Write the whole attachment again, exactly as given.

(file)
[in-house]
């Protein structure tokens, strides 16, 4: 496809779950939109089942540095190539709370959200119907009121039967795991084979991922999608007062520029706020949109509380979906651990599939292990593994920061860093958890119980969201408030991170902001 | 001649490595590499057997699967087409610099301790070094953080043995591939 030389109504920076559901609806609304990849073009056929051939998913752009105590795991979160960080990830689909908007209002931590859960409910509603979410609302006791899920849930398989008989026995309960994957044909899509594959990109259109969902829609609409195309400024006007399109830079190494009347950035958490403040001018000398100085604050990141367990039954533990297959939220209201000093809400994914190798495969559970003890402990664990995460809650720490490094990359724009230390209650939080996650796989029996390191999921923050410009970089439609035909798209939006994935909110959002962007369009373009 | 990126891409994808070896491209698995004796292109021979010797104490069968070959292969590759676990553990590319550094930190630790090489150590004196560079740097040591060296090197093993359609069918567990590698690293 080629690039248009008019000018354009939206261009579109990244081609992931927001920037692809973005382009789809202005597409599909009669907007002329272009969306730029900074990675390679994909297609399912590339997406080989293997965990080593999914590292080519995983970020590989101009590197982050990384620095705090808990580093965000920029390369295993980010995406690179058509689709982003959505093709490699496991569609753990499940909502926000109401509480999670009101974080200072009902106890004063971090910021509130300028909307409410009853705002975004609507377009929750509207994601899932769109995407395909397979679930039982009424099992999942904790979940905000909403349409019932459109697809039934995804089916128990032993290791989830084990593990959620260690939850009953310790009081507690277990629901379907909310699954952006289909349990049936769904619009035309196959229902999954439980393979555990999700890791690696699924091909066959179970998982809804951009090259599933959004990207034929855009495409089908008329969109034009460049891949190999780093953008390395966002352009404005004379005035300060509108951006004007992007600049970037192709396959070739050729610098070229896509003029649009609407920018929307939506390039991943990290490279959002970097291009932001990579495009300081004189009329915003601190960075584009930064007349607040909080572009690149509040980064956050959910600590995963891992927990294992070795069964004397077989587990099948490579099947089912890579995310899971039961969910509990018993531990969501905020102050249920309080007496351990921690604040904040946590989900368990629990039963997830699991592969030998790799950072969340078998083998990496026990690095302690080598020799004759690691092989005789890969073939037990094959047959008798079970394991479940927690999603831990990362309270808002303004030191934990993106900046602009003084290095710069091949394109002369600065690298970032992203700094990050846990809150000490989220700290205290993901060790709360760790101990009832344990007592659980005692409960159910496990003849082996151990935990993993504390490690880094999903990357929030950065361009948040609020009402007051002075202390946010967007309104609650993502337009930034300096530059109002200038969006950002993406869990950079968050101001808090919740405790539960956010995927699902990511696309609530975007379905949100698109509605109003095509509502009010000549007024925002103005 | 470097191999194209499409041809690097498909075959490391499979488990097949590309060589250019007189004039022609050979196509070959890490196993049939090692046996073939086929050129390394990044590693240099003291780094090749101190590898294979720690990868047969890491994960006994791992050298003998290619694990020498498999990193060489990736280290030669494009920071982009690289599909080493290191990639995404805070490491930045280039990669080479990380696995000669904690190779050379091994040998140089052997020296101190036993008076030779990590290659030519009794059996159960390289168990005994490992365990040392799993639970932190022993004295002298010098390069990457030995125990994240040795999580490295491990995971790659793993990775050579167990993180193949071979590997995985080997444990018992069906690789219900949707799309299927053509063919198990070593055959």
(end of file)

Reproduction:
[in-house]
């Protein structure tokens, strides 16, 4: 496809779950939109089942540095190539709370959200119907009121039967795991084979991922999608007062520029706020949109509380979906651990599939292990593994920061860093958890119980969201408030991170902001 | 001649490595590499057997699967087409610099301790070094953080043995591939 030389109504920076559901609806609304990849073009056929051939998913752009105590795991979160960080990830689909908007209002931590859960409910509603979410609302006791899920849930398989008989026995309960994957044909899509594959990109259109969902829609609409195309400024006007399109830079190494009347950035958490403040001018000398100085604050990141367990039954533990297959939220209201000093809400994914190798495969559970003890402990664990995460809650720490490094990359724009230390209650939080996650796989029996390191999921923050410009970089439609035909798209939006994935909110959002962007369009373009 | 990126891409994808070896491209698995004796292109021979010797104490069968070959292969590759676990553990590319550094930190630790090489150590004196560079740097040591060296090197093993359609069918567990590698690293 080629690039248009008019000018354009939206261009579109990244081609992931927001920037692809973005382009789809202005597409599909009669907007002329272009969306730029900074990675390679994909297609399912590339997406080989293997965990080593999914590292080519995983970020590989101009590197982050990384620095705090808990580093965000920029390369295993980010995406690179058509689709982003959505093709490699496991569609753990499940909502926000109401509480999670009101974080200072009902106890004063971090910021509130300028909307409410009853705002975004609507377009929750509207994601899932769109995407395909397979679930039982009424099992999942904790979940905000909403349409019932459109697809039934995804089916128990032993290791989830084990593990959620260690939850009953310790009081507690277990629901379907909310699954952006289909349990049936769904619009035309196959229902999954439980393979555990999700890791690696699924091909066959179970998982809804951009090259599933959004990207034929855009495409089908008329969109034009460049891949190999780093953008390395966002352009404005004379005035300060509108951006004007992007600049970037192709396959070739050729610098070229896509003029649009609407920018929307939506390039991943990290490279959002970097291009932001990579495009300081004189009329915003601190960075584009930064007349607040909080572009690149509040980064956050959910600590995963891992927990294992070795069964004397077989587990099948490579099947089912890579995310899971039961969910509990018993531990969501905020102050249920309080007496351990921690604040904040946590989900368990629990039963997830699991592969030998790799950072969340078998083998990496026990690095302690080598020799004759690691092989005789890969073939037990094959047959008798079970394991479940927690999603831990990362309270808002303004030191934990993106900046602009003084290095710069091949394109002369600065690298970032992203700094990050846990809150000490989220700290205290993901060790709360760790101990009832344990007592659980005692409960159910496990003849082996151990935990993993504390490690880094999903990357929030950065361009948040609020009402007051002075202390946010967007309104609650993502337009930034300096530059109002200038969006950002993406869990950079968050101001808090919740405790539960956010995927699902990511696309609530975007379905949100698109509605109003095509509502009010000549007024925002103005 | 470097191999194209499409041809690097498909075959490391499979488990097949590309060589250019007189004039022609050979196509070959890490196993049939090692046996073939086929050129390394990044590693240099003291780094090749101190590898294979720690990868047969890491994960006994791992050298003998290619694990020498498999990193060489990736280290030669494009920071982009690289599909080493290191990639995404805070490491930045280039990669080479990380696995000669904690190779050379091994040998140089052997020296101190036993008076030779990590290659030519009794059996159960390289168990005994490992365990040392799993639970932190022993004295002298010098390069990457030995125990994240040795999580490295491990995971790659793993990775050579167990993180193949071979590997995985080997444990018992069906690789219900949707799309299927053509063919198990070593055959």